Friday, October 11, 2019
The power to “take” private property for public use (or for a public purpose) without the owner's consent is an inherent power of the federal and state governments. However, the United States Constitution limits the government's eminent domain power by requiring federal and state governments to pay for what is “taken.” The Fifth Amendment states in part “...nor shall private property be taken for public use without just compensation.”
Whether a taking has occurred is not an issue when the government physically takes the property, with the only issue being whether the taking is compensable and the amount of compensation due to the landowner. However, for non-physical (regulatory) takings, the issue is murkier. At what point does government regulation of private property amount to a compensable taking? In a previous post I addressed U.S. Supreme Court guidance on how to determine the property that the landowner claims has been taken.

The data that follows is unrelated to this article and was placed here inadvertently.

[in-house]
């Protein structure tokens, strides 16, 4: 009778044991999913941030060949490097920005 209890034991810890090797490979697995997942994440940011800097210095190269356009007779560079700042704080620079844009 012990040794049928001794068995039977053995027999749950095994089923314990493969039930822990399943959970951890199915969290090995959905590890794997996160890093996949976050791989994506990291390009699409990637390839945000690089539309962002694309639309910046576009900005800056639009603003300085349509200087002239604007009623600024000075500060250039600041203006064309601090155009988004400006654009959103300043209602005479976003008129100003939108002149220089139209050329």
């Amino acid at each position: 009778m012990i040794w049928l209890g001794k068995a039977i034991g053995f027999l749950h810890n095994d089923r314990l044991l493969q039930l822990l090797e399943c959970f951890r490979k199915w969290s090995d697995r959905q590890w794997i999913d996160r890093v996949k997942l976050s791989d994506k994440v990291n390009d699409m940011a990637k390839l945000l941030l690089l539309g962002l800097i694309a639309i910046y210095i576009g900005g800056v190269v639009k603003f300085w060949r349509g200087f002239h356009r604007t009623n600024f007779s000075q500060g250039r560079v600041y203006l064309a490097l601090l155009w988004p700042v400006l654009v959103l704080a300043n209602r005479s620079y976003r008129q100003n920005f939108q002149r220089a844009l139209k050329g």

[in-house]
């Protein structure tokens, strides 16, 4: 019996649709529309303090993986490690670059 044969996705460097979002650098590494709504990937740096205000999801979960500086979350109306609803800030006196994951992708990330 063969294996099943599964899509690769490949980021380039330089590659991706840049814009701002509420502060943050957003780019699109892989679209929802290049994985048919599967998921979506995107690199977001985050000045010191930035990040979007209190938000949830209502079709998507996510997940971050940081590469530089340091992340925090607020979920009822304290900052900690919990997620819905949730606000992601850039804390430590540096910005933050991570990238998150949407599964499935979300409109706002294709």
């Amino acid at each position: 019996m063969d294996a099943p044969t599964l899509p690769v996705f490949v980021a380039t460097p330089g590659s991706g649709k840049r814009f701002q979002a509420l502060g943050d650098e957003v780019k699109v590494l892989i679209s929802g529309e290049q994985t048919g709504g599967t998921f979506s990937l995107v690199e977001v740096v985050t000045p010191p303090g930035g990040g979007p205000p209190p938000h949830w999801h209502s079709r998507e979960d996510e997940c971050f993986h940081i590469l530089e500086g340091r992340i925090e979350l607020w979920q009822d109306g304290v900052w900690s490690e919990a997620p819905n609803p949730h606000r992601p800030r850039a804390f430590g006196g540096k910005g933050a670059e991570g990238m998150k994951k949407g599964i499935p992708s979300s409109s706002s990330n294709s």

If the taking is by a state or local government, must the landowner “exhaust” state court remedies before seeking compensation for a regulatory taking? If so, it could result in a landowner having no real access to the federal court system on a constitutional taking claim. It’s an issue that the U.S. Supreme Court addressed late in its last term this past June. It’s also the topic of today’s post – pursuing a “takings” remedy in federal court for a state/local-level regulatory taking
Regulatory (Non-Physical) Takings